The researchers developed a phylogenetic tree—a branched diagram illustrating evolutionary relationships—that contained 148 Elizabethkingia isolates: 94 local aquatic samples, 27 local clinical and hospital samples, and 27 international strains from GenBank, a publicly-available database. Overall, they classified the 148 isolates into seven phylogenetically-distinct species, the most abundant of which were the known human pathogens Elizabethkingia miricola and Elizabethkingia anophelis. Amongst these, Djordjevic’s team identified a possible yet-undiscovered and pathogenic species of Elizabethkingia, which they named Elizabethkingia umeracha, that had over 60 disease-enabling genes in common with E. miricola and E. anophelis isolates. The genetic patterns of three E. anophelis isolates from the wetland and dam samples were closely related to several E. anophelis isolates from Australian hospital sinks12 and antibiotic resistant sepsis patients, indicating a potential pathway from the environment to the clinic.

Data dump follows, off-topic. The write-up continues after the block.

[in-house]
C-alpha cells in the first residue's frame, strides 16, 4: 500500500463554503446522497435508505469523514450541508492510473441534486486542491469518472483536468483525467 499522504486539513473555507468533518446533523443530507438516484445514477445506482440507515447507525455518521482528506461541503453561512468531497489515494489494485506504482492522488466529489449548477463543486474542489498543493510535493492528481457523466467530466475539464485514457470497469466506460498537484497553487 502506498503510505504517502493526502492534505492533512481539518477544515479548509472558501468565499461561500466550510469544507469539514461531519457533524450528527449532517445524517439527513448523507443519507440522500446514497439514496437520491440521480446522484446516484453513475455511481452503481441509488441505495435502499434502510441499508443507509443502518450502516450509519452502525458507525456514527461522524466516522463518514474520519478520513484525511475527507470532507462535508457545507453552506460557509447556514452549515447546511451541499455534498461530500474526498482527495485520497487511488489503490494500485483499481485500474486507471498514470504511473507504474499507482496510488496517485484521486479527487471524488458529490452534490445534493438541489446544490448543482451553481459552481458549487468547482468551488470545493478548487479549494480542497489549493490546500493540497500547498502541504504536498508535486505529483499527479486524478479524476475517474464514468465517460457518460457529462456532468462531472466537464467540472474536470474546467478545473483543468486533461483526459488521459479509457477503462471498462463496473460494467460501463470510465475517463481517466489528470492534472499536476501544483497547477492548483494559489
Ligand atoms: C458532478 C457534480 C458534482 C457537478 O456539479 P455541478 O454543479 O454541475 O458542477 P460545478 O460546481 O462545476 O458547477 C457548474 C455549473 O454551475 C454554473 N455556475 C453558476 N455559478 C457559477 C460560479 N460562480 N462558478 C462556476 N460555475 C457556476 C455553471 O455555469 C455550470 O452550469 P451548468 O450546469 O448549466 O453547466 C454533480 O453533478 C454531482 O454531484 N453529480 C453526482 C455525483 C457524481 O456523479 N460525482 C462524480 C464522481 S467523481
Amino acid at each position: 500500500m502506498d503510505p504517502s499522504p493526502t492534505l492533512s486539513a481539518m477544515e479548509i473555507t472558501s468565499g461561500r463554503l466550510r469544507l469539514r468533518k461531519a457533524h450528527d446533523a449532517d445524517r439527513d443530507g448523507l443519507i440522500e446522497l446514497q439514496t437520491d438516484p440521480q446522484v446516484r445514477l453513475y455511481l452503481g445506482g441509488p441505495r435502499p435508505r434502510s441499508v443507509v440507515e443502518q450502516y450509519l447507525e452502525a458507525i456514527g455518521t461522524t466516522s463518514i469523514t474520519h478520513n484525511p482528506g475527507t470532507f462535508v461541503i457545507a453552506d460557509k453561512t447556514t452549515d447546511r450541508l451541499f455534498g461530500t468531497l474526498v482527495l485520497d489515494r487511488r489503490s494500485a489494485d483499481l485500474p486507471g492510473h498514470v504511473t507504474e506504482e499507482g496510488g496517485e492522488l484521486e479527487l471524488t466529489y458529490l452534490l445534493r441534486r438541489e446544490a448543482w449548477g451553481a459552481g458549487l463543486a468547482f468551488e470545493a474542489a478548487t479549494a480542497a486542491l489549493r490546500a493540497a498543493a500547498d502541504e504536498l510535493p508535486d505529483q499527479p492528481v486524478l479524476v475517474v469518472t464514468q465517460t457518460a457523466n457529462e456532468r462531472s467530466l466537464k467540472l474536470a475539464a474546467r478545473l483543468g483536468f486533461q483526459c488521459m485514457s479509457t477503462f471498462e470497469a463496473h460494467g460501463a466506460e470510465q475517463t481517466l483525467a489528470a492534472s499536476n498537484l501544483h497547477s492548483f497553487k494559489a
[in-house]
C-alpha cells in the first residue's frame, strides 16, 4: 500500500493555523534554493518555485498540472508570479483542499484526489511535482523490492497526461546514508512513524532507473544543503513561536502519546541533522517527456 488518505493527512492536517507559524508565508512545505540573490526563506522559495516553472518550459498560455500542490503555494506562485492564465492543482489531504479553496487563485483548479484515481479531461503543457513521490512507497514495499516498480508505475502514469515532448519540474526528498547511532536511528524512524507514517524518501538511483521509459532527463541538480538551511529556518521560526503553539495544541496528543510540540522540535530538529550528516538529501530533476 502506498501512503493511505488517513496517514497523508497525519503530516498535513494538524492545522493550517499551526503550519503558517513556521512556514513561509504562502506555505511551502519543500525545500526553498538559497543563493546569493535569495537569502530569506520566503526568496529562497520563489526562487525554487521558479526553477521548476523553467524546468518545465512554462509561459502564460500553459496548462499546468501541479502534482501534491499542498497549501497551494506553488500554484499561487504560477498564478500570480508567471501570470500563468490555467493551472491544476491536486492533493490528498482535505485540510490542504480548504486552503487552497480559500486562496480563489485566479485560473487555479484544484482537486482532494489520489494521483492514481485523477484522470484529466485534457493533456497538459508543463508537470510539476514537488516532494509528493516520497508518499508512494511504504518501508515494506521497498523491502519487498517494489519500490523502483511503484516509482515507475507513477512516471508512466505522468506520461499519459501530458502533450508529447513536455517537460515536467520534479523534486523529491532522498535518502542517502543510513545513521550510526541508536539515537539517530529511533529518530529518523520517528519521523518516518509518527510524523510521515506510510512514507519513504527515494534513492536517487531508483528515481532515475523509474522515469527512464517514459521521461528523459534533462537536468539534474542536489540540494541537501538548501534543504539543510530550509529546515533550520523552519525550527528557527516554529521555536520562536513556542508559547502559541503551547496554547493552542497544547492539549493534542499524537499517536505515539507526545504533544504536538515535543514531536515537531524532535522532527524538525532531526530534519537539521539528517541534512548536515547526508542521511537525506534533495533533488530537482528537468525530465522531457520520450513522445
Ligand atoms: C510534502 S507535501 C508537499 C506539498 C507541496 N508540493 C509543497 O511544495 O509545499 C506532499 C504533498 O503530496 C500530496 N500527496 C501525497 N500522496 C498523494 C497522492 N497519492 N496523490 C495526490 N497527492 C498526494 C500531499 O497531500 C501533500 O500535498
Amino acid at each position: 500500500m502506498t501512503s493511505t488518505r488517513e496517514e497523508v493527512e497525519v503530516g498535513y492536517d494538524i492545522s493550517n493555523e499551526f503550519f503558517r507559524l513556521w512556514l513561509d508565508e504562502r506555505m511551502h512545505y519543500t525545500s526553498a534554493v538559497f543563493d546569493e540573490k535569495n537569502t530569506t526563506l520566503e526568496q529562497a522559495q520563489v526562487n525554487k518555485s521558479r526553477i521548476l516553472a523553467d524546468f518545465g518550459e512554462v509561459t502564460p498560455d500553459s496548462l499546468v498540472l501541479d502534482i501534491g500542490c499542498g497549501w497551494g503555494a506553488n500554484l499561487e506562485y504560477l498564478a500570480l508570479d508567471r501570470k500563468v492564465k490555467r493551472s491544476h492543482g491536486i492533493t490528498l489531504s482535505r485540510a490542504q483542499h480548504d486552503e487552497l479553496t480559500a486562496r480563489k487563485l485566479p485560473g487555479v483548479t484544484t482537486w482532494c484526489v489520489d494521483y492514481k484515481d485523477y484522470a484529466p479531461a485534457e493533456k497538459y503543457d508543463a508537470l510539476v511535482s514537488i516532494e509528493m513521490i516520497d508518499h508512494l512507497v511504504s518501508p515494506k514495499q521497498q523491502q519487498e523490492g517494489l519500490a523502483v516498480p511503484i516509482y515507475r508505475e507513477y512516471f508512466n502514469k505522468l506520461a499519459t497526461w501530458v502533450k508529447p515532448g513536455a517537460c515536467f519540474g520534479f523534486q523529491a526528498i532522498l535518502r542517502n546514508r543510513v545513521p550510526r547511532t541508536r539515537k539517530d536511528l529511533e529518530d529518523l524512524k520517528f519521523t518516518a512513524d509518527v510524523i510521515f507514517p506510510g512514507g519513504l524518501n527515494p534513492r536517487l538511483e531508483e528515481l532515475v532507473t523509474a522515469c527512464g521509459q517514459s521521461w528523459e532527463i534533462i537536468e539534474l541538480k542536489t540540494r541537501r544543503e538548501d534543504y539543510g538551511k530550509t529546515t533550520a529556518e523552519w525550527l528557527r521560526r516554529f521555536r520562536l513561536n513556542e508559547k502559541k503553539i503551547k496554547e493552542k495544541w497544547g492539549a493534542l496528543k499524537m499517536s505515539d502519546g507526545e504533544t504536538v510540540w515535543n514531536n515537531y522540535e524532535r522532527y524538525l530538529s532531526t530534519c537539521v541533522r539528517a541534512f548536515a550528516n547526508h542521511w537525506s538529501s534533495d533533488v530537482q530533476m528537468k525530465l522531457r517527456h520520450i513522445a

Tracking the Genetic Flow of Antibiotic Resistance
“Waterborne infections that are already resistant to our most powerful antibiotics are a real threat to human health. Perhaps not on a wide scale, but often scale doesn’t matter to the person who has the Elizabethkingia infection,” explained Djordjevic. Metallo-β-lactamases (MBLs)—bacterial enzymes that deactivate the most widely-used β-lactam antibiotics—are among the mechanisms that bacteria exploit to confer antibiotic resistance. As the only organisms with three genes responsible for activating MBLs, Elizabethkingia are naturally resistant to three major antibiotic classes: carbapenems, β-lactams, and cephalosporins. Djordjevic and his colleagues found that all 94 aquatic Elizabethkingia samples carried these three genes, variants of which were present in several Elizabethkingia species that were highly resistant to β-lactams and other clinically-important last line antibiotics. Additional isolates were further resistant to other antibiotic classes, suggesting that the bacteria employ novel antimicrobial resistance processes.